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Get Wavy: Introducing irregularity into modular timber housing

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thesis
posted on 08.12.2021, 01:27 by Irvine, Brittany

The construction industry accounts for 23% of global CO₂ emissions each year¹. Coupled with contemporary pressures of urbanisation, there is demand for increased density construction². To improve the relationship the industry has with the environment it must reconsider its construction methods and material choices. Engineered timber is a sustainable and structural solution for these issues.  Commonly when building with engineered timber, traditional construction methodologies are applied. The material is simply used as a replacement for steel and concrete and does not explore the tectonic opportunities available. This results in the same monolithic multi-story buildings.  This research portfolio offers a new approach to flexible modular housing using cross-laminated timber (CLT). It is researched through an adaptable urban housing complex. It explores the tectonics of CLT and develops a diverse design language that offsets how the material has been traditionally used.  The design research was conducted through a series of design-led experiments comprised of four key phases; the problem, the exploration, the parts and the test. The problem researched key issues around CLT. This highlighted current deficiencies in the design of timber medium-density housing in New Zealand. The research explores the specific tectonics of CLT as an engineered timber product. Developing a series of components that can be assembled on various urban sites. This process translated into a singular site-specific test in Te Aro, Wellington.  The implications of this research are to provide an alternative approach to urban medium-density housing using engineered timber technology. The result of this process is the design of a modular system of interlocking dwellings that can be optimized to site and that optimise the visual and spatial opportunities of engineered timber. Offsetting the current design language of medium-density timber buildings and proposing visual and spatial improvements to inner-city living in New Zealand.  ¹ (Huang, Krigsvoll, Johansen, Liu, & Zhang, 2018) ² (Wellington City Council, 2015.)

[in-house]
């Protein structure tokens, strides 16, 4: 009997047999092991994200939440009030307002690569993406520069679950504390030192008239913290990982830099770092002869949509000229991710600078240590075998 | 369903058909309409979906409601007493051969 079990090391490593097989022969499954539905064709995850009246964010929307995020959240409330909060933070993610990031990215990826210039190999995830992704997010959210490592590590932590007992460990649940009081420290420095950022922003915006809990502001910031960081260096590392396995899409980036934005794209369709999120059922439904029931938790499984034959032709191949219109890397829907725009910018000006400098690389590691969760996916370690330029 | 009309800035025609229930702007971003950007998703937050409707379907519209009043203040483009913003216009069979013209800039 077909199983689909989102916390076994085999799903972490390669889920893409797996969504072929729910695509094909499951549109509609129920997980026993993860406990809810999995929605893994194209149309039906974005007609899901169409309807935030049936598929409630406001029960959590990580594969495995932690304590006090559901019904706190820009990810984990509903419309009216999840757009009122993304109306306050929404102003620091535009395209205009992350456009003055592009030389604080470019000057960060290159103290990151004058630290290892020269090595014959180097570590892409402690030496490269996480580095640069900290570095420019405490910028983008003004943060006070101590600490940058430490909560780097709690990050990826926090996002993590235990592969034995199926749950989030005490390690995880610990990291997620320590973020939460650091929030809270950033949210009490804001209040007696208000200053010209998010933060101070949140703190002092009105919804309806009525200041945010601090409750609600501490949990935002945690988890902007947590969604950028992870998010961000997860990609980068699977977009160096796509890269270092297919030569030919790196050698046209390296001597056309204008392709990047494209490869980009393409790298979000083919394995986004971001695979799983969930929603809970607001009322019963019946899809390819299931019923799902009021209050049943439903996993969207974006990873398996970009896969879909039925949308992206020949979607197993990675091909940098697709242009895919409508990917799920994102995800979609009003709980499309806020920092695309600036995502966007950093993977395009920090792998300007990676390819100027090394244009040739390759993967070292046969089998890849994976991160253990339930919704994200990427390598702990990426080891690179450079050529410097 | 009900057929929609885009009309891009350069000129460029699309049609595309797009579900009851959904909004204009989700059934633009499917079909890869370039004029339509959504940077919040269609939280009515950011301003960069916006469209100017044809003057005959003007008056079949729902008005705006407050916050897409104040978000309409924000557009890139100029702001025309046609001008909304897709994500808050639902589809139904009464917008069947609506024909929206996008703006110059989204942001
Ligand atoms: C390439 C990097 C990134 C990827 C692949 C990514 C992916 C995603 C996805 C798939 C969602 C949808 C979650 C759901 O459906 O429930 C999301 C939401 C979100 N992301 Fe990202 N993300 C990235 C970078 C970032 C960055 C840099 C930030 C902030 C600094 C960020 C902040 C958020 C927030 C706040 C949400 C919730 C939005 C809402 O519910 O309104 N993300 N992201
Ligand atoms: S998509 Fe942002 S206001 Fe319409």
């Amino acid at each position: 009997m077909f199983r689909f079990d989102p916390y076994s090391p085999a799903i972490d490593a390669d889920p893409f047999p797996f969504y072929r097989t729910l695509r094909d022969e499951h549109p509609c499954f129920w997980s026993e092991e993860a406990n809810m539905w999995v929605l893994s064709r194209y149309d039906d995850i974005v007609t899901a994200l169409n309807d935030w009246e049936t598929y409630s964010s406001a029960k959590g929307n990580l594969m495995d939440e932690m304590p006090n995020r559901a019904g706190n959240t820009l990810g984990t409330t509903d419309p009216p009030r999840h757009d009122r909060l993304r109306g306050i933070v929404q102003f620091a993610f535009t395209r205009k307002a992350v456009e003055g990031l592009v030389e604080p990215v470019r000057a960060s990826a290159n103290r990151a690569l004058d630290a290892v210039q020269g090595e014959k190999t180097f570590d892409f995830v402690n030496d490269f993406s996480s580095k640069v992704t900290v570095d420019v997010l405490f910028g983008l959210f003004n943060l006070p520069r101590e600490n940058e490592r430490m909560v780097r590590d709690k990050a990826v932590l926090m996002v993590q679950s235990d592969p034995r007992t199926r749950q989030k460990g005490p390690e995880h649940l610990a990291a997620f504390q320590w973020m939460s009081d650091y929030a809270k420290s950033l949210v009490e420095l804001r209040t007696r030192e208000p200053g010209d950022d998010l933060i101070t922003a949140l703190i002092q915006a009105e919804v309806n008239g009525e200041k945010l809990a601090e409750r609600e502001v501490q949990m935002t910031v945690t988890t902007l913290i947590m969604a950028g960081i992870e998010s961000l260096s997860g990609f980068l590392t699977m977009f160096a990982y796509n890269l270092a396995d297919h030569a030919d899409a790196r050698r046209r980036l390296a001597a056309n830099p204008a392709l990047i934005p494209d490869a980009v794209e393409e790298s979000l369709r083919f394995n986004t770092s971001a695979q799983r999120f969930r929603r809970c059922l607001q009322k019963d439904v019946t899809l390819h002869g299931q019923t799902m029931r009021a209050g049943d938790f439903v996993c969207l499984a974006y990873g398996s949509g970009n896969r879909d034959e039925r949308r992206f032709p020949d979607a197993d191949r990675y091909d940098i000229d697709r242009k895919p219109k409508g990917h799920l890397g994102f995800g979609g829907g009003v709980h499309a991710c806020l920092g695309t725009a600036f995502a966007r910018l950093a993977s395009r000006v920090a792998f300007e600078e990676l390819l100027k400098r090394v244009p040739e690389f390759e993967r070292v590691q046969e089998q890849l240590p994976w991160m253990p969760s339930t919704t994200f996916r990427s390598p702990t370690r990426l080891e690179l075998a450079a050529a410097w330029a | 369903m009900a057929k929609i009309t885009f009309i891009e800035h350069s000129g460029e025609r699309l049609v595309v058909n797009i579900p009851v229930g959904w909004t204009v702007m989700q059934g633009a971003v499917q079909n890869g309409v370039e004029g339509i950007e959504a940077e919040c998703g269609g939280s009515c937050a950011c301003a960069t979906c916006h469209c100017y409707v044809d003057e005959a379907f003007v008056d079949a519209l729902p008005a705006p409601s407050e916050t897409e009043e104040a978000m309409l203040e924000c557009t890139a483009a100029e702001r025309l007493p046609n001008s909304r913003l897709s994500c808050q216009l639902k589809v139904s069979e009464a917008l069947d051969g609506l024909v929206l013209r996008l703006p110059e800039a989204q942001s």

History

Copyright Date

01/01/2019

Date of Award

01/01/2019

Publisher

Te Herenga Waka—Victoria University of Wellington

Rights License

Author Retains Copyright

Degree Discipline

Architecture

Degree Grantor

Te Herenga Waka—Victoria University of Wellington

Degree Level

Masters

Degree Name

Master of Architecture (Professional)

ANZSRC Type Of Activity code

4 EXPERIMENTAL DEVELOPMENT

Victoria University of Wellington Item Type

Awarded Research Masters Thesis

Language

en_NZ

Victoria University of Wellington School

School of Architecture

Advisors

Marraige, Guy